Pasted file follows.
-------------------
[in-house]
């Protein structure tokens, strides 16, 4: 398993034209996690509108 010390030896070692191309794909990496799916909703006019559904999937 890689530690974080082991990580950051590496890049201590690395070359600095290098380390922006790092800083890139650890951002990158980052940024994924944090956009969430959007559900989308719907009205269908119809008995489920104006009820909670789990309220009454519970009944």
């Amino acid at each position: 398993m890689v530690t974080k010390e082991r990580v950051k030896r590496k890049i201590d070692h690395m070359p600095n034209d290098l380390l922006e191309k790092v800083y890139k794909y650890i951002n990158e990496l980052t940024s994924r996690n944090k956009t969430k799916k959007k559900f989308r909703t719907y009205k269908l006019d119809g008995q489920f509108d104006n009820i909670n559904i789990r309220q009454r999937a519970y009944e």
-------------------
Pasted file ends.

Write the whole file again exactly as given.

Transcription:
[in-house]
């Protein structure tokens, strides 16, 4: 398993034209996690509108 010390030896070692191309794909990496799916909703006019559904999937 890689530690974080082991990580950051590496890049201590690395070359600095290098380390922006790092800083890139650890951002990158980052940024994924944090956009969430959007559900989308719907009205269908119809008995489920104006009820909670789990309220009454519970009944």
């Amino acid at each position: 398993m890689v530690t974080k010390e082991r990580v950051k030896r590496k890049i201590d070692h690395m070359p600095n034209d290098l380390l922006e191309k790092v800083y890139k794909y650890i951002n990158e990496l980052t940024s994924r996690n944090k956009t969430k799916k959007k559900f989308r909703t719907y009205k269908l006019d119809g008995q489920f509108d104006n009820i909670n559904i789990r309220q009454r999937a519970y009944e």